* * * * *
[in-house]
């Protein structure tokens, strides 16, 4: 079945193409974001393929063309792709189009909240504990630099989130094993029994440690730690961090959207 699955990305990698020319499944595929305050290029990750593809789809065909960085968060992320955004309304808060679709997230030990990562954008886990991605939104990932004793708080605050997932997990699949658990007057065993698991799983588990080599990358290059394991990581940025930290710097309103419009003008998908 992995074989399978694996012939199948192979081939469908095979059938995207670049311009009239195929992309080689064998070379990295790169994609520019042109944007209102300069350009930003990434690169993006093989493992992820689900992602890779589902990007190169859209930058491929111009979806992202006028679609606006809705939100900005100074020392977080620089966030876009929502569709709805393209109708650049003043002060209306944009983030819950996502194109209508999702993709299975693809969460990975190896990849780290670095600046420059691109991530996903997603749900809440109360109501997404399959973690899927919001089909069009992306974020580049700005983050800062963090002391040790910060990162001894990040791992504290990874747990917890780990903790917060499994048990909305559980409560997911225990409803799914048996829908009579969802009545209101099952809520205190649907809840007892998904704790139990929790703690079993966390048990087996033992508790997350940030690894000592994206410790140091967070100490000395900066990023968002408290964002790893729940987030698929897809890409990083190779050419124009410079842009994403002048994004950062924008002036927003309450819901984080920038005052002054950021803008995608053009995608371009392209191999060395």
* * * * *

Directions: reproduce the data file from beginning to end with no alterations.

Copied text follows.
[in-house]
């Protein structure tokens, strides 16, 4: 079945193409974001393929063309792709189009909240504990630099989130094993029994440690730690961090959207 699955990305990698020319499944595929305050290029990750593809789809065909960085968060992320955004309304808060679709997230030990990562954008886990991605939104990932004793708080605050997932997990699949658990007057065993698991799983588990080599990358290059394991990581940025930290710097309103419009003008998908 992995074989399978694996012939199948192979081939469908095979059938995207670049311009009239195929992309080689064998070379990295790169994609520019042109944007209102300069350009930003990434690169993006093989493992992820689900992602890779589902990007190169859209930058491929111009979806992202006028679609606006809705939100900005100074020392977080620089966030876009929502569709709805393209109708650049003043002060209306944009983030819950996502194109209508999702993709299975693809969460990975190896990849780290670095600046420059691109991530996903997603749900809440109360109501997404399959973690899927919001089909069009992306974020580049700005983050800062963090002391040790910060990162001894990040791992504290990874747990917890780990903790917060499994048990909305559980409560997911225990409803799914048996829908009579969802009545209101099952809520205190649907809840007892998904704790139990929790703690079993966390048990087996033992508790997350940030690894000592994206410790140091967070100490000395900066990023968002408290964002790893729940987030698929897809890409990083190779050419124009410079842009994403002048994004950062924008002036927003309450819901984080920038005052002054950021803008995608053009995608371009392209191999060395």